Re: Wasting Class Time
- Subject: Re: Wasting Class Time
- From: Juanita Doyon <Jedoyon@AOL.COM>
- Date: Wed, 6 Feb 2002 02:07:21 EST
- Reply-to: Assessment Reform Network Mailing List <ARN-L@LISTS.CUA.EDU>
- Sender: Assessment Reform Network Mailing List <ARN-L@LISTS.CUA.EDU>
Educational triage-- exactly what the testaholics are telling our schools
here to practice. We no longer concentrate effort on the lowest third
either. We want to get those meeting standard up, so our percentages
Used to be that the principals would jump the hoops and write the strategic
plan so that we got the staff development monies from the state-- no big
deal. Now we jump the right students through the hoops, so we get the test
scores to look better for the state. And the sad part is, even good
principals are doing it, because it's the test scores that matter for the
whole school and they know that if they lose in the high stakes of it all,
everybody loses. More damage control at the site. We chose what is least
harmful instead of what's best for kids.
And speaking of losing-- our levy is going down with just barely 50% yes
vote. We need 60% to pass. The district ran a stinkin' "stealth" campaign.
In a message dated 2/5/02 7:41:10 PM Pacific Standard Time, learn@JPS.NET
> In a recent conversation with teachers from large urban districts in Orange
> County (California), I learned that in one district with a large population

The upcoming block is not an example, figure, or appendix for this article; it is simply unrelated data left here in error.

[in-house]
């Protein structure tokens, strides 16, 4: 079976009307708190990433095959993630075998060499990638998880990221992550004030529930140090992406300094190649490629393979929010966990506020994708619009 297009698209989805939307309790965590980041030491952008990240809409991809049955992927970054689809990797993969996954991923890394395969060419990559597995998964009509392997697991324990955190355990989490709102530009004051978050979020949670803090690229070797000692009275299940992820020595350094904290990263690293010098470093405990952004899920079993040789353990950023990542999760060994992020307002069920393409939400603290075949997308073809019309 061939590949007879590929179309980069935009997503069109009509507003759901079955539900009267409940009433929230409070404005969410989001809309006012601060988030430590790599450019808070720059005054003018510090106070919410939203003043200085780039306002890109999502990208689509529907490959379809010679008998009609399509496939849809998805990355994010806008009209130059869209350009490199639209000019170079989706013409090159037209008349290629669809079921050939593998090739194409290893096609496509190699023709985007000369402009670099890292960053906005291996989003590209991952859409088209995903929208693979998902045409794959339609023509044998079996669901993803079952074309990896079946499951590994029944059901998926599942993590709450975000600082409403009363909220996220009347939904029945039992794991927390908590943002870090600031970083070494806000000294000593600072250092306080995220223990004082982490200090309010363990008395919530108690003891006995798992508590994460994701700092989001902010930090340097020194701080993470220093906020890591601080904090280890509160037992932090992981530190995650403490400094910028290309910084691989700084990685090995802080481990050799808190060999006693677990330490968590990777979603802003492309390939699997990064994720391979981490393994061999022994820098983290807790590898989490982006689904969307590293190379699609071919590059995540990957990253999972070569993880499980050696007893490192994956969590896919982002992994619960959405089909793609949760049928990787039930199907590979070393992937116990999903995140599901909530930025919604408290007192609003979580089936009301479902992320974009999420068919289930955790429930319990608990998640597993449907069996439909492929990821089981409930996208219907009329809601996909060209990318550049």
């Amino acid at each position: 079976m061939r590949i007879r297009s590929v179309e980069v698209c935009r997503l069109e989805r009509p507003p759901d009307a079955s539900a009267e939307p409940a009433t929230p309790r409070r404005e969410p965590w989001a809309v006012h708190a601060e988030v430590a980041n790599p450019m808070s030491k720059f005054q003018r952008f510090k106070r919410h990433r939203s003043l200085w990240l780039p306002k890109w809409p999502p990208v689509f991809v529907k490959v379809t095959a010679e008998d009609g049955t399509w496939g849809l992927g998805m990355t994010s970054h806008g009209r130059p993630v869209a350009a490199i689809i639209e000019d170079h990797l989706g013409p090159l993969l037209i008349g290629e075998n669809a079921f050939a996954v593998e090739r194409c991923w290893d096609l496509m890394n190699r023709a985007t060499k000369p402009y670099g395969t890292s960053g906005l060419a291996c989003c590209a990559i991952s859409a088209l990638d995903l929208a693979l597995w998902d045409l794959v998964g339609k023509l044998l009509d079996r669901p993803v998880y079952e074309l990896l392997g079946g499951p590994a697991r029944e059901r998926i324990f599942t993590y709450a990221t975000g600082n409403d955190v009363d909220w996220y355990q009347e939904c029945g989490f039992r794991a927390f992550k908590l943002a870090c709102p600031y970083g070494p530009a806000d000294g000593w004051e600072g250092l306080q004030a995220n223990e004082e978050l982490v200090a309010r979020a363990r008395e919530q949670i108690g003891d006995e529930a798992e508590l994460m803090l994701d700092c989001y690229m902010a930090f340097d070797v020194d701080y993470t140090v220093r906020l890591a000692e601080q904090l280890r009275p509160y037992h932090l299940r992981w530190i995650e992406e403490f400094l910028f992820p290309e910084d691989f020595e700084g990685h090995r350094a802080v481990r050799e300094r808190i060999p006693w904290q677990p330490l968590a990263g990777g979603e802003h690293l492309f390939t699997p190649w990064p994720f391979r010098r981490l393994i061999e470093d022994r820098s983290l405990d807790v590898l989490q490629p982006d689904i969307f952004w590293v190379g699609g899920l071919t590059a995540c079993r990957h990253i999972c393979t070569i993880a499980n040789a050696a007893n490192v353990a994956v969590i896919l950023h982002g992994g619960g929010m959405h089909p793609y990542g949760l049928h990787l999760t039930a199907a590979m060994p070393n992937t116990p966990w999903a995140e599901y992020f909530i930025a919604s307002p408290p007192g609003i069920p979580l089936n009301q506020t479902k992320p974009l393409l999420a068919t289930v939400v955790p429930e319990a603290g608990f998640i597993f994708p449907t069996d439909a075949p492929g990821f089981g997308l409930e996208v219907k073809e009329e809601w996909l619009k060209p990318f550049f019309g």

> of Limited English Proficient students, teachers were told to concentrate
> on teaching math--because it's easier to raise those scores in the short
> term than to make students proficient in English. Never mind what students
> - or society as a whole - might need in the long run.
> In the same district, I am told, administrators have instituted a system of
> triage. Whereas teachers serving needy populations often devote much of
> their time and effort to students in the bottom third of the class,
> teachers in this district have been told to focus on the middle third. The
> theory is that with much effort a student might move from the second to the
> tenth percentile, but it wouldn't help the API (Academic Performance
> Index). Students at the 35th or 40th percentile might be able to get scores
> above 50. The goal is to get "above the mean."
> A teacher described the horrible feeling of meeting with parents at the
> first conference, informing them that their child was likely to be retained
> because she was far from "meeting standards," and knowing (as parents
> asked, "What can we do, Senora?") that she was not supposed to "waste"
> class time on assisting those students.
> At the school where one of my informants works, the principal discourages
> field trips and assemblies, so that teachers and students can focus on
> tested curriculum. Of course, these co-curricular activities are the very
> thing that students would be most likely to remember and that would be most
> likely to build a positive attitude toward school.
> When it was time for physical fitness testing, one teacher pointed out that
> students had had no opportunity to develop these abilities. Every activity
> is supposed to be related to the math and English tests, so many elementary
> classes have stopped having P.E.
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